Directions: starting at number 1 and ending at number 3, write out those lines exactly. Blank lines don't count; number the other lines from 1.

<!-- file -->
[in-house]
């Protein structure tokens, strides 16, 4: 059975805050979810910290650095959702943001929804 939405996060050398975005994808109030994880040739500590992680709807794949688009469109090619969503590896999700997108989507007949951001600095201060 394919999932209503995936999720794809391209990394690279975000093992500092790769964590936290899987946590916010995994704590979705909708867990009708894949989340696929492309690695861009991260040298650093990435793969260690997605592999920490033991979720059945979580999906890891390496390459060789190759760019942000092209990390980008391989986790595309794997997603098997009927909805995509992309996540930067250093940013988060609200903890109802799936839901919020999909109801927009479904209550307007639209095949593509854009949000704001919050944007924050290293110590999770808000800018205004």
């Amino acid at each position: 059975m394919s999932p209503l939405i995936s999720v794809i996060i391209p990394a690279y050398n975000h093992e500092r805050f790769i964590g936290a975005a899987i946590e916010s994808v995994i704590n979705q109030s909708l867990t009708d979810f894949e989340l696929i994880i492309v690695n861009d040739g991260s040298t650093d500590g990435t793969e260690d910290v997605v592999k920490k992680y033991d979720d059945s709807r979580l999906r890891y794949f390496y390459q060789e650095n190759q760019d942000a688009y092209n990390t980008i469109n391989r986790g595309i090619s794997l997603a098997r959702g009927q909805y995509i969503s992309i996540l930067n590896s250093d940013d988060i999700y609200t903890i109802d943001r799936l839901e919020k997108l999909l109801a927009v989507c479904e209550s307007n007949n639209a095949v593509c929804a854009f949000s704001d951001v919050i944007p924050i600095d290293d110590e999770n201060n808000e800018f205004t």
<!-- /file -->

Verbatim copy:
[in-house]
């Protein structure tokens, strides 16, 4: 059975805050979810910290650095959702943001929804 939405996060050398975005994808109030994880040739500590992680709807794949688009469109090619969503590896999700997108989507007949951001600095201060 394919999932209503995936999720794809391209990394690279975000093992500092790769964590936290899987946590916010995994704590979705909708867990009708894949989340696929492309690695861009991260040298650093990435793969260690997605592999920490033991979720059945979580999906890891390496390459060789190759760019942000092209990390980008391989986790595309794997997603098997009927909805995509992309996540930067250093940013988060609200903890109802799936839901919020999909109801927009479904209550307007639209095949593509854009949000704001919050944007924050290293110590999770808000800018205004």
């Amino acid at each position: 059975m394919s999932p209503l939405i995936s999720v794809i996060i391209p990394a690279y050398n975000h093992e500092r805050f790769i964590g936290a975005a899987i946590e916010s994808v995994i704590n979705q109030s909708l867990t009708d979810f894949e989340l696929i994880i492309v690695n861009d040739g991260s040298t650093d500590g990435t793969e260690d910290v997605v592999k920490k992680y033991d979720d059945s709807r979580l999906r890891y794949f390496y390459q060789e650095n190759q760019d942000a688009y092209n990390t980008i469109n391989r986790g595309i090619s794997l997603a098997r959702g009927q909805y995509i969503s992309i996540l930067n590896s250093d940013d988060i999700y609200t903890i109802d943001r799936l839901e919020k997108l999909l109801a927009v989507c479904e209550s307007n007949n639209a095949v593509c929804a854009f949000s704001d951001v919050i944007p924050i600095d290293d110590e999770n201060n808000e800018f205004t």